p.s. 8

how we got here

shifting lines

New York

Rello-Anselmi defends special ed reforms from District 6 critics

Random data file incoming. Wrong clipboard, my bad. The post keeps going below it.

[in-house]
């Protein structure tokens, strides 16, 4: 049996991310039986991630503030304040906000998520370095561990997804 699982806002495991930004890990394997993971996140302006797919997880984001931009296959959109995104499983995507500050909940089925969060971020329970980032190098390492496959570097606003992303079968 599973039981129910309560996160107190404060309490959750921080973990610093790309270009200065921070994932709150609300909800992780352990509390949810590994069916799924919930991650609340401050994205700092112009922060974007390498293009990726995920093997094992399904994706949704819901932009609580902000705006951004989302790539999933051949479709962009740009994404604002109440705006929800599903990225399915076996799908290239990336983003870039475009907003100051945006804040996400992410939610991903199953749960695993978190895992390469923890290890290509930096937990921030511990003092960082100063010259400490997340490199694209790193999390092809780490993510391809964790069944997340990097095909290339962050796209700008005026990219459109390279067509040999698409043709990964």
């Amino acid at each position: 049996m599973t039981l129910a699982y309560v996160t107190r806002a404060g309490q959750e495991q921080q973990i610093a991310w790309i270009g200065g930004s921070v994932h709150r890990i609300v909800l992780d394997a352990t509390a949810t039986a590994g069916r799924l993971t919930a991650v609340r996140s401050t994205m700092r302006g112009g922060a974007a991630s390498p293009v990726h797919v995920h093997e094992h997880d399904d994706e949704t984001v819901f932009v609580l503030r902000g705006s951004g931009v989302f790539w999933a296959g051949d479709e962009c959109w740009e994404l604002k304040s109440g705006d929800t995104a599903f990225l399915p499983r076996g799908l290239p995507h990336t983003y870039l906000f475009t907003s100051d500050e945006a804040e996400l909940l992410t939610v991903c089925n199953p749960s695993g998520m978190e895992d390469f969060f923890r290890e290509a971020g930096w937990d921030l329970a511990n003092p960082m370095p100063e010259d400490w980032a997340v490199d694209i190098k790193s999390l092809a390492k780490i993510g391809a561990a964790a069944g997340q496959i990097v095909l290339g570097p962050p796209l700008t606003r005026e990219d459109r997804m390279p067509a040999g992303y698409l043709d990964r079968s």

Deputy Chancellor Corinne Rello-Anselmi talks to families from District 6 at a Citywide Council on Special Education's monthly meeting. Two weeks into the school year, fears about the rollout of special education reforms are turning into reality at some schools, according to parents and teachers from Upper Manhattan who met with the Department of Education’s top special education official Thursday evening. But the official, Corinne Rello-Anselmi, said she has “been holding feet to the fire” to make sure that students are getting what they need despite the changes, which are bringing more students with disabilities to neighborhood schools that have served few students with special needs in the past. The sweeping reforms have been underway for two years now, but most schools are only seeing the changes take effect this year. They were designed help schools integrate more students with learning disabilities into general education classrooms, and in the process bring the city up to speed with research that shows that special education students are more successful when they learn alongside students without disabilities. Parents, educators, and advocates have warned that the department might be moving too fast and giving schools too little help to make the seismic changes. And at a meeting on Thursday of the Citywide Council on Special Education, a parent group that the city is required to support, some parents and educators said their experiences so far suggested that the warnings were well founded. Yadira Cruz, a public school teacher and the mother of a sixth grader who has Asperger syndrome, said she sent her daughter to middle school at P.S. 187 in Washington Heights this year expecting the school to meet her daughter’s needs. Her daughter’s Individualized Education Plan calls for her to be in a small class composed exclusively of students with special needs. But Cruz said her daughter was placed instead into a larger class that contains both students with disabilities and students without special needs. And a week into the school year, P.S. 187 started asking her to find another school, Cruz told Rello-Anselmi, even though she said the options for transferring at this stage in the year are limited.